Jack / 1877

Jack / 1877

Alphonse Daudet
Alphonse Daudet

Author: Daudet, Alphonse, 1840-1897
Child labor — Fiction
Illegitimate children — Fiction
French fiction — Translations into English


By Alphonse Daudet

Translated by Mary Neal Sherwood

From The Fortieth Thousand, French Edition.

Estes And Lauriat, 1877





“With a k, sir; with a k. The name is written and pronounced as in English. The child’s godfather was English. A major-general in the Indian army. Lord Pembroke. You know him, perhaps? A man of distinction and of the highest connections. But—you understand—M. l’Abbé! How deliciously he danced! He died a frightful death at Singapore some years since, in a tiger-chase organized in his honor by a rajah, one of his friends. These rajahs, it seems, are absolute monarchs in their own country,—and one especially is very celebrated. What is his name? Wait a moment. Ah! I have it. Rana-Ramah.”
“Pardon me, madame,” interrupted the abbé, smiling, in spite of himself, at the rapid flow of words, and at the swift change of ideas. “After Jack, what name?”
With his elbow on his desk, and his head slightly bent, the priest examined from out the corners of eyes bright with ecclesiastical shrewdness, the young woman who sat before him, with her Jack standing at her side.
The lady was faultlessly dressed in the fashion of the day and the hour. It was December, 1858. The richness of her furs, the lustrous folds of her black costume, and the discreet originality of her hat, all told the story of a woman who owns her carriage, and who steps from her carpets to her coupé without the vulgar contact of the streets. Her head was small, which always lends height to a woman. Her pretty face had all the bloom of fresh fruit. Smiling and gay, additional vivacity was imparted by large, clear eyes and brilliant teeth, which were to be seen even when her face was in repose. The mobility of her countenance was extraordinary. Either this, or the lips half parted as if about to speak, or the narrow brow,—something there was, at all events, that indicated an absence of reflective powers, a lack of culture, and possibly explained the blanks in the conversation of this pretty woman; blanks that reminded one of those little Japanese baskets fitting one into another, the last of which is always empty.
As to the child, picture to yourself an emaciated boy of seven or eight, who had evidently outgrown his strength. He was dressed as English boys are dressed, and as befitted his name spelled with a k. His legs were bare, and he wore a Scotch cap and a plaid. The costume was in accordance with his years, but not with his long neck and slim figure.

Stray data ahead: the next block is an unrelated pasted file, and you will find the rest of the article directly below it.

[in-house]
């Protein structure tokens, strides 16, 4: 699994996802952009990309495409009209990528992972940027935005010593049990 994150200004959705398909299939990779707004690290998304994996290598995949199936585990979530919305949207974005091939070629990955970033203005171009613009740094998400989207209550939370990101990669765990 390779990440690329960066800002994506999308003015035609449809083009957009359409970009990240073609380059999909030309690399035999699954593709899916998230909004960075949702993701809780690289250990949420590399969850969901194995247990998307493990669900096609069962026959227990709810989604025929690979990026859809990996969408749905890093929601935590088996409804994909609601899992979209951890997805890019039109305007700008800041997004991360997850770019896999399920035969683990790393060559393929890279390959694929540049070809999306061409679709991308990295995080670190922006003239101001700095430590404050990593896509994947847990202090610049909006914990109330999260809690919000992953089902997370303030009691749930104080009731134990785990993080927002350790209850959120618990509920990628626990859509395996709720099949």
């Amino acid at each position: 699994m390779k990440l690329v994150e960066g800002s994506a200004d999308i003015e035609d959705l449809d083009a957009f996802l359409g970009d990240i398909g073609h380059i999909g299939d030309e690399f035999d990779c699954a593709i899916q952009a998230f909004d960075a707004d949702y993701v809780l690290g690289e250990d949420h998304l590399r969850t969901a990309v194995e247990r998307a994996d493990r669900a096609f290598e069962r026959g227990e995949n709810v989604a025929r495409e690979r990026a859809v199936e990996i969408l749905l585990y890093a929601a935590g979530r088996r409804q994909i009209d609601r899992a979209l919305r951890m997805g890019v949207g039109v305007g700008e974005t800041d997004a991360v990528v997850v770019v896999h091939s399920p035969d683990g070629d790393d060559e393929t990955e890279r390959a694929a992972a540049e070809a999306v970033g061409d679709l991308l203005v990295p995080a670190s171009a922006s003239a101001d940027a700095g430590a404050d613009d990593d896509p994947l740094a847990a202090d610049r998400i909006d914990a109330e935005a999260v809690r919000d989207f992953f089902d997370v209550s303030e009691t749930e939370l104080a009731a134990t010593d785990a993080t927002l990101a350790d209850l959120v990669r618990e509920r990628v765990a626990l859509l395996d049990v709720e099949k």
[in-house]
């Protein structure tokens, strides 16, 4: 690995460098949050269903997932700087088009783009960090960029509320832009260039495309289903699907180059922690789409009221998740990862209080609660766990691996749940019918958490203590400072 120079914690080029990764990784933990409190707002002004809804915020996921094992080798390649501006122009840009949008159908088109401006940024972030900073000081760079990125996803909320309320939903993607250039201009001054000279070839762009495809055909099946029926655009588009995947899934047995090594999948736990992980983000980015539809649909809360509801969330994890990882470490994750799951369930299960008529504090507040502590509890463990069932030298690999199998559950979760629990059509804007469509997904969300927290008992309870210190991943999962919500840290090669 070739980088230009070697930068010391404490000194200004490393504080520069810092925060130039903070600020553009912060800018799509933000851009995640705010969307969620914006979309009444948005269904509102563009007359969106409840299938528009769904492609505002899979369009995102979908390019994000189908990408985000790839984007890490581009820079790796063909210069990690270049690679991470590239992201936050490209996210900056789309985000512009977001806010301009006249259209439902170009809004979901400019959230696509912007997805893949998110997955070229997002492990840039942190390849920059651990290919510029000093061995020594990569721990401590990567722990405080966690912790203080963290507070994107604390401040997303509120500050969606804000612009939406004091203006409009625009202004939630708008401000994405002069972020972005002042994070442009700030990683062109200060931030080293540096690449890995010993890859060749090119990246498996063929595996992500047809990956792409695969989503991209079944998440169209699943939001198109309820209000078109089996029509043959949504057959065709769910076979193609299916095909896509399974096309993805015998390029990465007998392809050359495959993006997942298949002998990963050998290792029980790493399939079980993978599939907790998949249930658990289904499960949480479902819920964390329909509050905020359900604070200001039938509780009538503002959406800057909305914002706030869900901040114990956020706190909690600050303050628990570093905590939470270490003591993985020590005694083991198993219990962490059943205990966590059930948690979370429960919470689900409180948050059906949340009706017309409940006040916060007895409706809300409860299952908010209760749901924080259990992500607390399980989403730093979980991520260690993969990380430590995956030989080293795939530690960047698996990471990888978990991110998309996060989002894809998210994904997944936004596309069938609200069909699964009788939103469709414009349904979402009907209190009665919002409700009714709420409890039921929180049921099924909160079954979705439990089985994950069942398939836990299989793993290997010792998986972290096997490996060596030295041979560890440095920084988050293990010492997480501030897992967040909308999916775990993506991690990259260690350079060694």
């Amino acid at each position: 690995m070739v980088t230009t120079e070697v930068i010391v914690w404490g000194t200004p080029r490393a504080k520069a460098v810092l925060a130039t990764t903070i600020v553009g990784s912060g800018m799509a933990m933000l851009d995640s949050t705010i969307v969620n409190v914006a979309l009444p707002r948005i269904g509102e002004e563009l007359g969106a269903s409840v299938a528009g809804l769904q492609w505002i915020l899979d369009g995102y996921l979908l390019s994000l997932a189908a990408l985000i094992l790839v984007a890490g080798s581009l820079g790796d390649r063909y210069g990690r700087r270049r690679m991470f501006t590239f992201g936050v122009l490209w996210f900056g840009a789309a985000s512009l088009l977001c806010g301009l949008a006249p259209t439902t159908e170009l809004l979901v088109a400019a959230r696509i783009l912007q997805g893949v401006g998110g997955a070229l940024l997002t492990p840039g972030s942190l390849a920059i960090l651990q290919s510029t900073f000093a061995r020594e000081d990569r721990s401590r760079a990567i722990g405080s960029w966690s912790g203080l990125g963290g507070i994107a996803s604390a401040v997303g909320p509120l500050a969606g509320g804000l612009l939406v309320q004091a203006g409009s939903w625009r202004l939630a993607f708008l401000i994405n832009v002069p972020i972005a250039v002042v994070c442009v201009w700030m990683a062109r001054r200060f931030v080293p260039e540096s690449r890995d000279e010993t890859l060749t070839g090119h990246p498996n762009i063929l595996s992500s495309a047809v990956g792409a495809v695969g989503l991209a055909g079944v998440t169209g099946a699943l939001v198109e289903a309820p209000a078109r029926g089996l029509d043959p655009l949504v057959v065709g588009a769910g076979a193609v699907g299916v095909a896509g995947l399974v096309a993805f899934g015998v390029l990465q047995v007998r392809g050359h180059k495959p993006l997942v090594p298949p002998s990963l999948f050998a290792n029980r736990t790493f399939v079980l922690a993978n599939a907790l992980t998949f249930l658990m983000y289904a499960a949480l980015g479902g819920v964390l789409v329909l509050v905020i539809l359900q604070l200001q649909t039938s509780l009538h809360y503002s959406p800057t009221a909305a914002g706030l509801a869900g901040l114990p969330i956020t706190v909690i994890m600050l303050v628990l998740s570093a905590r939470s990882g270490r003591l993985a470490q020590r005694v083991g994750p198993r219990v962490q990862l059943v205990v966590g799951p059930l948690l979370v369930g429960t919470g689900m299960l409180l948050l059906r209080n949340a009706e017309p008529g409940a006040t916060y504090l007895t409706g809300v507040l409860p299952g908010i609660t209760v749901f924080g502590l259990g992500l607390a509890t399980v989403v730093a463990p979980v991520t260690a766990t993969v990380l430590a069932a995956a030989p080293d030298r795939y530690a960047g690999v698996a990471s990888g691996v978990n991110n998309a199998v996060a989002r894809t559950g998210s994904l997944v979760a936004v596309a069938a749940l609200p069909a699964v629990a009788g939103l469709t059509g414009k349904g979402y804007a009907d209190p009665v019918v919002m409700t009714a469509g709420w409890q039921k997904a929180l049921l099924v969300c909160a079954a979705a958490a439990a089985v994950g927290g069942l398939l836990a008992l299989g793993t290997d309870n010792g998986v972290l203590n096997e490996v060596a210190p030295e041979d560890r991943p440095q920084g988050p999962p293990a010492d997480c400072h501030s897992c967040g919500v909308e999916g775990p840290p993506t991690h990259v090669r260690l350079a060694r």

He seemed embarrassed by it himself, for, awkward and timid, he would occasionally glance at his half-frozen legs with a despairing expression, as if he cursed within his soul Lord Pembroke and the whole Indian army.
Physically, he resembled his mother, with a look of higher breeding, and with the transformation of a pretty woman’s face to that of an intelligent man. There were the same eyes, but deeper in color and in meaning; the same brow, but wider; the same mouth, but the lips were firmly closed.
Over the woman’s face, ideas and impressions glided without leaving a furrow or a trace; in fact, so hastily, that her eyes always seemed to retain a certain astonishment at their flight. With the child, on the contrary, one felt that impressions remained, and his thoughtful air would have been almost painful, had it not been combined with a certain caressing indolence of attitude that indicated a petted child.
Now leaning against his mother, with one hand in her muff, he listened to her words with adoring attention, and occasionally looked at the priest and at all the surroundings with timid curiosity. He had promised not to cry, but a stifled sob shook him at times from head to foot. Then his mother looked at him, and seemed to say, “You know what you promised.” Then the child choked back his tears and sobs; but it was easy to see that he was a prey to that first agony of exile and abandonment which the first boarding-school inflicts on those children who have lived only in their homes.
This examination of mother and child, made by the priest in two or three minutes, would have satisfied a superficial observer; but Father O———, who had been the director for twenty-five years of the aristocratic institution of the Jesuits at Vaurigard, was a man of the world, and knew too well the best Parisian society, all its shades of manner and dialect, not to understand that in the mother of his new pupil he beheld a representative of an especial class.